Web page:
A basic tenet of various popular diets is that consuming carbs leads to increased bodyfat levels because carbs promote a greater release of insulin in the body than protein or fat. Insulin is a hormone that’s linked to cellular processes that result in increased fat synthesis and storage. An opposing point of view maintains that insulin is only a tool and won’t make you fat unless you take in too many calories in relation to your physical activity. On the other hand, high levels of insulin cause all processes involving bodyfat oxidation, or burning, to stop.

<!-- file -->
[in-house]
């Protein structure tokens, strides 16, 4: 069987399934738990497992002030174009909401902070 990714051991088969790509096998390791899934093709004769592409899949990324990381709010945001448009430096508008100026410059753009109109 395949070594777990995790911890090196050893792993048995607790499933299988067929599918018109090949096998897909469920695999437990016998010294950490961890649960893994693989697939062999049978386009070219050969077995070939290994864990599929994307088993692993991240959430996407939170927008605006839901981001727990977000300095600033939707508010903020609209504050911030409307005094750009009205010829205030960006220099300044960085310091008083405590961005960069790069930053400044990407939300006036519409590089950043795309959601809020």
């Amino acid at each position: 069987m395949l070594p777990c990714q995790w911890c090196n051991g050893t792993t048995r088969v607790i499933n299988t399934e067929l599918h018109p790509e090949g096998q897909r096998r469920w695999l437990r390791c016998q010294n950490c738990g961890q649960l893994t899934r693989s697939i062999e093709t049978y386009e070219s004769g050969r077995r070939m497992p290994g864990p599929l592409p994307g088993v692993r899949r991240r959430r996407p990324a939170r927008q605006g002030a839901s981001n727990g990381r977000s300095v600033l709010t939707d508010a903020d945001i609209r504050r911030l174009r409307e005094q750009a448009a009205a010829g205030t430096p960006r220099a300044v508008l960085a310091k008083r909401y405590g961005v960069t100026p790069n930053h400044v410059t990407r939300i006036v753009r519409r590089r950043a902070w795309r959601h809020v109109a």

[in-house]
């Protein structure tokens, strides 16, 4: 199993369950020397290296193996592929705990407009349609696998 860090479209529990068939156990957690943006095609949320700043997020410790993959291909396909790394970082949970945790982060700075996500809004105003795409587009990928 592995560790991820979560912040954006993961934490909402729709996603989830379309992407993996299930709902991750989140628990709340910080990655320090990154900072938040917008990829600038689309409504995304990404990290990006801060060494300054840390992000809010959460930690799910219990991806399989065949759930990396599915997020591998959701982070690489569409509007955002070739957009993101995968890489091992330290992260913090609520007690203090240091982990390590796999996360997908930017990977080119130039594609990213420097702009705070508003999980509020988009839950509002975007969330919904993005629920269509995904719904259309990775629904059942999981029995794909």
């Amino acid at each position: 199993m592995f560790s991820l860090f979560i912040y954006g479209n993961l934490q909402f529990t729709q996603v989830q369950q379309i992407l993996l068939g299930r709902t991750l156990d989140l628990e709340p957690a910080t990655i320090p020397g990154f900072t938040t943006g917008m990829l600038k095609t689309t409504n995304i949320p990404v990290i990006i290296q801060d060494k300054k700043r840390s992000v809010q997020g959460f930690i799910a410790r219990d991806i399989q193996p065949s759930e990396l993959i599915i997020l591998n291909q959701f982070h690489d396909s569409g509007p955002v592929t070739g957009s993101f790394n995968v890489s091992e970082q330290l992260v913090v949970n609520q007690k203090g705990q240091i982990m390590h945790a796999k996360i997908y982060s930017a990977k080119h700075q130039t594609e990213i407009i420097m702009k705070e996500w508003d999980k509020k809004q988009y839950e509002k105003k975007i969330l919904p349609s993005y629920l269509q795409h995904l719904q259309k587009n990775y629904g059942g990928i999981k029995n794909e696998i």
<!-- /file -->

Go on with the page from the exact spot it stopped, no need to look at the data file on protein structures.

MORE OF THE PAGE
The confusion about the correlation of insulin and carbs to increased levels of bodyfat in humans led scientists from the University of Tennessee to examine the effects of glucose and insulin on fat cells obtained from six nonobese, nondiabetic people.
The study yielded interesting results. When the subjects were exposed to both insulin and glucose, the type of sugar that circulates in the blood, processes resulting in fat synthesis and storage in fat cells were maximized. On the other hand, when cells were treated with either insulin or glucose separately, the effect on fat synthesis was far less. Based on that finding, the researchers concluded, ‘These findings suggest that hyperinsulinemia [elevated blood insulin levels] combined with increased carbohydrate intake may promote fatty acid and triglyceride synthesis in human adipose tissue.’ IM